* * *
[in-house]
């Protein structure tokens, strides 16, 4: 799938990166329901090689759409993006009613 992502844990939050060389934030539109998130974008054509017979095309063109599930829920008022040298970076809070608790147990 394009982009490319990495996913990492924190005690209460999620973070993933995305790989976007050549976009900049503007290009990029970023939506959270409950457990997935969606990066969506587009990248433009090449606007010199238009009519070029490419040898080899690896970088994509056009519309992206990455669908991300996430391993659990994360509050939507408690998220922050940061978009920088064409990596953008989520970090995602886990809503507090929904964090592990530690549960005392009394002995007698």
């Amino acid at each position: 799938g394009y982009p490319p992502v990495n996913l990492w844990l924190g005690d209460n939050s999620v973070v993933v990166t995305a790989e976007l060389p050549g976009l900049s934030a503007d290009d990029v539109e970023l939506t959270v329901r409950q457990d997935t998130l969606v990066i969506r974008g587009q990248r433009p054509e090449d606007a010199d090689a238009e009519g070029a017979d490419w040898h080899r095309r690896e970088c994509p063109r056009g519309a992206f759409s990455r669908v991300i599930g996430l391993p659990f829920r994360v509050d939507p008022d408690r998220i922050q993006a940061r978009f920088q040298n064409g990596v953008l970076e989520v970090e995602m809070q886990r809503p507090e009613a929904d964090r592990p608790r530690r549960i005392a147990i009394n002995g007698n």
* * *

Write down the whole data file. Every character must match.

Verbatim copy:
[in-house]
């Protein structure tokens, strides 16, 4: 799938990166329901090689759409993006009613 992502844990939050060389934030539109998130974008054509017979095309063109599930829920008022040298970076809070608790147990 394009982009490319990495996913990492924190005690209460999620973070993933995305790989976007050549976009900049503007290009990029970023939506959270409950457990997935969606990066969506587009990248433009090449606007010199238009009519070029490419040898080899690896970088994509056009519309992206990455669908991300996430391993659990994360509050939507408690998220922050940061978009920088064409990596953008989520970090995602886990809503507090929904964090592990530690549960005392009394002995007698």
């Amino acid at each position: 799938g394009y982009p490319p992502v990495n996913l990492w844990l924190g005690d209460n939050s999620v973070v993933v990166t995305a790989e976007l060389p050549g976009l900049s934030a503007d290009d990029v539109e970023l939506t959270v329901r409950q457990d997935t998130l969606v990066i969506r974008g587009q990248r433009p054509e090449d606007a010199d090689a238009e009519g070029a017979d490419w040898h080899r095309r690896e970088c994509p063109r056009g519309a992206f759409s990455r669908v991300i599930g996430l391993p659990f829920r994360v509050d939507p008022d408690r998220i922050q993006a940061r978009f920088q040298n064409g990596v953008l970076e989520v970090e995602m809070q886990r809503p507090e009613a929904d964090r592990p608790r530690r549960i005392a147990i009394n002995g007698n």